On April 5, the Durham City Council saw a petition to prevent police exchanges between the Durham Police Department (DPD) and Israeli Defense Forces (IDF) or Israeli police. This petition, with well over 1,000 signatures, concerns exchanges such as those participated in by former DPD Chief Lopez and current Chief Davis. In these exchanges, law enforcement officers swap techniques with a state that uses police power to occupy and oppress its ethnic underclass. Opposing these exchanges represents one element of a progressive vision for public safety, both at home and abroad.
The agenda of Israeli forces in occupied territories is nominally anti-terror. Yet Palestinians subject to this policing live in fear of it. Between the highly racialized use of heavy surveillance, over-militarization, and excessive violence to the point of extra-judicial killings, terror in the policed community is not reduced but systematically exacerbated.
In the most heavily policed communities of our own country, Americans describe the same sentiments. Only a third of African-Americans trust police to do what’s right for their community. The explicitly racist history interwoven with policing in America is not confined to the past. Nearly a thousand people in each of the past three years were shot and killed by police in America. Nearly a quarter were black. Two years ago in Durham, African-Americans comprised just 40 percent of the population but over 80 percent of traffic searches yielding no contraband.
In 2010, DPD cited training in Israel as the rationale for shutting down the I-40 over a completely imagined threat. This “threat response” goes from humorous to dangerous when we criminalize an entire community. In America, the claim of fear has proven to be the sole requirement in absolving police for killing civilians, including pre-teen children. And in Israel – in the face of one of the world’s most powerfully armed and trained military forces – hundreds of young Palestinian children such as Ahed Tamimi are arrested as dangerous “security threats.”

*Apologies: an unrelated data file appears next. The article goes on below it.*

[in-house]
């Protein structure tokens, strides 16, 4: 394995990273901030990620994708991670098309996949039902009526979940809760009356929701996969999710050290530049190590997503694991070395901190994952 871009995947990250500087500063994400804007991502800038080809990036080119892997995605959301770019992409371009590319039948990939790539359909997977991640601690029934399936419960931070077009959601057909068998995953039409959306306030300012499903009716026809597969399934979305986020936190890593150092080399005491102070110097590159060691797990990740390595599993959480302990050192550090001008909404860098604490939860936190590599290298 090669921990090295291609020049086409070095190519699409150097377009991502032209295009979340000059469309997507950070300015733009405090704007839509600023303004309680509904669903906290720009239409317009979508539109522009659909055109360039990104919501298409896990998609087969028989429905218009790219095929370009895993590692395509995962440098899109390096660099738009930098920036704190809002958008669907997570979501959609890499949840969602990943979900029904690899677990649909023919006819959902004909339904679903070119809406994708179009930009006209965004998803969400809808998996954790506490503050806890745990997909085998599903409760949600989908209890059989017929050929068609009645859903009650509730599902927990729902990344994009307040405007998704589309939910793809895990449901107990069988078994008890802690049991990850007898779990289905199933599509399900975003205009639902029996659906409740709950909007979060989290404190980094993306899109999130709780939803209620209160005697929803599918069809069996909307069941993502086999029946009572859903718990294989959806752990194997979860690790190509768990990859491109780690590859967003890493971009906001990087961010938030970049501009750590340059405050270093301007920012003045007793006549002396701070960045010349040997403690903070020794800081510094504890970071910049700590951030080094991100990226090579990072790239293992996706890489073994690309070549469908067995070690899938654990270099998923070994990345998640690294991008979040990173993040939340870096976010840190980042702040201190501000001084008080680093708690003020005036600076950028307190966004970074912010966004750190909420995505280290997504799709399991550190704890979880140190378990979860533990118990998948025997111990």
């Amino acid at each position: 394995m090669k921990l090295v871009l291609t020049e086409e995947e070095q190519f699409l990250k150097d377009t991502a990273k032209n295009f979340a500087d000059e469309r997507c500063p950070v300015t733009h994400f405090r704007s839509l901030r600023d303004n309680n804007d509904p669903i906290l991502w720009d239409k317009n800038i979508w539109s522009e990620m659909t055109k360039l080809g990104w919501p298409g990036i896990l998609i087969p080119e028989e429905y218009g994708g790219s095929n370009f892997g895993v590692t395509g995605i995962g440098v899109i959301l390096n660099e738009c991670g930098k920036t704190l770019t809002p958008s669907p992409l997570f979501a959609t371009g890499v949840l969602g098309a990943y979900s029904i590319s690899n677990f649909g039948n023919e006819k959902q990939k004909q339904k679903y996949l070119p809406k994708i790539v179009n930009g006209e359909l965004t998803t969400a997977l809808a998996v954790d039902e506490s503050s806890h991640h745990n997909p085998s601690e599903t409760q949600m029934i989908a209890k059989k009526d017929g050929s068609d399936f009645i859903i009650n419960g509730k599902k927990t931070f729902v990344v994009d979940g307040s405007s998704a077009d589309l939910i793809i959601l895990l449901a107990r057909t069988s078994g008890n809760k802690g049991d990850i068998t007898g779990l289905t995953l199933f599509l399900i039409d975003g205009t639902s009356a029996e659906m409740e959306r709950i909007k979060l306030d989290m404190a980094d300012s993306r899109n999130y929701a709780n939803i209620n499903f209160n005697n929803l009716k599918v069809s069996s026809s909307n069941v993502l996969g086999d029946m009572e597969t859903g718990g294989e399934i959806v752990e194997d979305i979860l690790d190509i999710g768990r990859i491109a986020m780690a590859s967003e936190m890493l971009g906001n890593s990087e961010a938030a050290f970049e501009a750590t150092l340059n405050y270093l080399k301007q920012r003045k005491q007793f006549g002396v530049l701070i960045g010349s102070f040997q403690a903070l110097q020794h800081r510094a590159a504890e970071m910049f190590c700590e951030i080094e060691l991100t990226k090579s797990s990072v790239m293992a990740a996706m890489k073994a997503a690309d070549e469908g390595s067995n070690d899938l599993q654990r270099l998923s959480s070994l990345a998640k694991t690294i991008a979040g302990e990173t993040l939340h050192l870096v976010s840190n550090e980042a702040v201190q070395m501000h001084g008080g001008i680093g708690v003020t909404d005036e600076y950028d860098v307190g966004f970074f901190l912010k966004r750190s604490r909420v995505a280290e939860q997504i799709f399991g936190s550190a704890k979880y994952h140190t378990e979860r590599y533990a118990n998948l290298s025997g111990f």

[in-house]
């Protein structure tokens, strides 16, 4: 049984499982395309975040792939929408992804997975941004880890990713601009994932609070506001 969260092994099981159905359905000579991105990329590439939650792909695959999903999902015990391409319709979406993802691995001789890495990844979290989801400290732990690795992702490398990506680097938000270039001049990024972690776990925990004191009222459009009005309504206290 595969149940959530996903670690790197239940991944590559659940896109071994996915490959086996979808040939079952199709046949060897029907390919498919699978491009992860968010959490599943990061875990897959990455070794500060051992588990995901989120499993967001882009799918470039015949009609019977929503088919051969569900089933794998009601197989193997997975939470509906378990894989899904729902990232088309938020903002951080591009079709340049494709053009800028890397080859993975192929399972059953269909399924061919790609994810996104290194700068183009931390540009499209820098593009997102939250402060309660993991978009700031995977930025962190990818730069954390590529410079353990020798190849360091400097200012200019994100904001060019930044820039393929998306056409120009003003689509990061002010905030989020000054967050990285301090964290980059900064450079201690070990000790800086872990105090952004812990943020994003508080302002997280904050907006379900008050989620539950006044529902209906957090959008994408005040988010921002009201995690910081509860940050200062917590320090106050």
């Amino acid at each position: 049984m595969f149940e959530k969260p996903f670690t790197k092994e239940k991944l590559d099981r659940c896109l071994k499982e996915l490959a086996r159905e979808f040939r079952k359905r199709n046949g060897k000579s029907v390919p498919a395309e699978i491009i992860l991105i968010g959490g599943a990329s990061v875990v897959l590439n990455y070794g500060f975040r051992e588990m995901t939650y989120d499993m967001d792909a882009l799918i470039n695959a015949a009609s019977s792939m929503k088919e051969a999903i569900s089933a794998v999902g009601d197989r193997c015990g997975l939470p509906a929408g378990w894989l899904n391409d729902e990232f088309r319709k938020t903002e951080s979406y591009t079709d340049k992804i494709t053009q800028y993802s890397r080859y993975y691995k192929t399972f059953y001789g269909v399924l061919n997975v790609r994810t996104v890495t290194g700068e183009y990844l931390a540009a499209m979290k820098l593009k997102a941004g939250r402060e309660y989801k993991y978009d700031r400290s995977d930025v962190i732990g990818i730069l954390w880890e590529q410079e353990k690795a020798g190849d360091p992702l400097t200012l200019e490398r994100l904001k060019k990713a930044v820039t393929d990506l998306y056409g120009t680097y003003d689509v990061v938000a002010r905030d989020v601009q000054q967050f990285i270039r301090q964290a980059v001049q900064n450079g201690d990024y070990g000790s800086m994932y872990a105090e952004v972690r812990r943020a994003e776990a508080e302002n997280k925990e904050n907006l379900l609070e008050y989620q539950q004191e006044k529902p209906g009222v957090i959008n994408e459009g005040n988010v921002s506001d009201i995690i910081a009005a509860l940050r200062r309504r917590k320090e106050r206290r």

Just over a week ago IDF killed Gazan protesters and a journalist, claiming self-defense because Palestinians were “rolling burning tires.” Is the force enacting this state violence supposed to be the model for public safety in Durham? Likewise, should American police forces, which brutalize marginalized people here on a regular basis, be a model where racialized human rights abuses are already prevalent?
Between NYPD’s Muslim-monitoring “Demographics Unit” and St. Louis’s (or Durham’s) use of tear gas on civilian protesters, the overlapping methods used against Americans and Palestinians represent “worst practices” in policing. Their exchange between Israel and Durham won’t benefit communities in America, Palestine, or even Israel. When IDF practices bleed from Palestinian territories into Israel itself, Israelis have expressed alarm at their oppressive nature. “The same machine that has been used to keep Palestinians at bay [is] now being used to prevent Israelis from protesting,” noted the Israeli outlet Haaretz when African Israelis faced police brutality in Tel Aviv. DPD has implied that Israeli exchanges with the Atlanta police were related not to the “counter-terrorism” tactics used against Palestinians, but on the tactics for building “police relations” with the marginalized African communities in Israel. (Atlanta’s mayor would disagree.) However, even if true, Israel is no model for the treatment of low-income African residents, either.
To those who ask why our struggles are specifically linked to Israel and Palestine: Our taxes fund Israeli oppression of Palestinians through unmatched amounts of military aid. Israel uses this aid to purchase military technology from American companies and to develop military capabilities of their own. And finally, our police – themselves armed like soldiers in the leftovers from our highly subsidized military industrial complex –exchange expertise with theirs. In short, we’re literally paying for our own dehumanization as well as that of marginalized people abroad.
Durham is poised to break this loop with the council’s statement on the issue. We and our leaders must decide: what do safety and security mean to us? Are people safe without access to affordable housing? Our undocumented brothers and sisters – do they feel safe with ICE hunting them at work, school, and home? What about access to healthcare? Surely the people of Durham and the United States would feel safer knowing that they’re guaranteed this basic security. Our jails and prisons are unsafe places – Durham has the power to make huge strides in sentencing and bail reform. Whether in the Southeast or the Middle East, these are the securities we can no longer neglect. State violence is not safety. With the power of the people, we can demilitarize – from Durham to Palestine.
Ihab Mikati is an activist with the Demilitarize from Durham2Palestine coalition.